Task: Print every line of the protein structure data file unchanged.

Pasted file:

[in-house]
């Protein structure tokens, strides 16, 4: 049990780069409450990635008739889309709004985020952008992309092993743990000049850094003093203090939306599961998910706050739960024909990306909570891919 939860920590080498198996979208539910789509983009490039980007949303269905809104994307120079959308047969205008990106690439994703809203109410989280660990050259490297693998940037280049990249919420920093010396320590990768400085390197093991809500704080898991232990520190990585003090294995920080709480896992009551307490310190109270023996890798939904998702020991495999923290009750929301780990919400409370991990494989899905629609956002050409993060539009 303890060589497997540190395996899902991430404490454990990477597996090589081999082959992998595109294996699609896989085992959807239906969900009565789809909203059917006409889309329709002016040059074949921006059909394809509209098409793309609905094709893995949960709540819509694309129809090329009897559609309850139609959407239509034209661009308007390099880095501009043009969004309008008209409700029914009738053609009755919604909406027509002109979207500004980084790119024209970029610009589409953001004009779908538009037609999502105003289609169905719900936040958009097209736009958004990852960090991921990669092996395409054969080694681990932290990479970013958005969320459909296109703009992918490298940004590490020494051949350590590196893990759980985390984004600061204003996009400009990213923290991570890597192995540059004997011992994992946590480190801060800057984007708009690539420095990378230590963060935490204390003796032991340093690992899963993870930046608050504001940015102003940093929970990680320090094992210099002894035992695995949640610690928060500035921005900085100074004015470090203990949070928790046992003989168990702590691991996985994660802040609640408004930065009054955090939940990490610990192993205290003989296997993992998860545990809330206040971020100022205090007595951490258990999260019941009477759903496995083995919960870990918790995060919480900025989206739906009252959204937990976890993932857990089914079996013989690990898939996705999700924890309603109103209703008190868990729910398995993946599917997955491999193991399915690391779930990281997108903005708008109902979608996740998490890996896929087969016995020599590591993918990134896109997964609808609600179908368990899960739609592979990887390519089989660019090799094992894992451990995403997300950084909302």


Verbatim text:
[in-house]
């Protein structure tokens, strides 16, 4: 049990780069409450990635008739889309709004985020952008992309092993743990000049850094003093203090939306599961998910706050739960024909990306909570891919 939860920590080498198996979208539910789509983009490039980007949303269905809104994307120079959308047969205008990106690439994703809203109410989280660990050259490297693998940037280049990249919420920093010396320590990768400085390197093991809500704080898991232990520190990585003090294995920080709480896992009551307490310190109270023996890798939904998702020991495999923290009750929301780990919400409370991990494989899905629609956002050409993060539009 303890060589497997540190395996899902991430404490454990990477597996090589081999082959992998595109294996699609896989085992959807239906969900009565789809909203059917006409889309329709002016040059074949921006059909394809509209098409793309609905094709893995949960709540819509694309129809090329009897559609309850139609959407239509034209661009308007390099880095501009043009969004309008008209409700029914009738053609009755919604909406027509002109979207500004980084790119024209970029610009589409953001004009779908538009037609999502105003289609169905719900936040958009097209736009958004990852960090991921990669092996395409054969080694681990932290990479970013958005969320459909296109703009992918490298940004590490020494051949350590590196893990759980985390984004600061204003996009400009990213923290991570890597192995540059004997011992994992946590480190801060800057984007708009690539420095990378230590963060935490204390003796032991340093690992899963993870930046608050504001940015102003940093929970990680320090094992210099002894035992695995949640610690928060500035921005900085100074004015470090203990949070928790046992003989168990702590691991996985994660802040609640408004930065009054955090939940990490610990192993205290003989296997993992998860545990809330206040971020100022205090007595951490258990999260019941009477759903496995083995919960870990918790995060919480900025989206739906009252959204937990976890993932857990089914079996013989690990898939996705999700924890309603109103209703008190868990729910398995993946599917997955491999193991399915690391779930990281997108903005708008109902979608996740998490890996896929087969016995020599590591993918990134896109997964609808609600179908368990899960739609592979990887390519089989660019090799094992894992451990995403997300950084909302």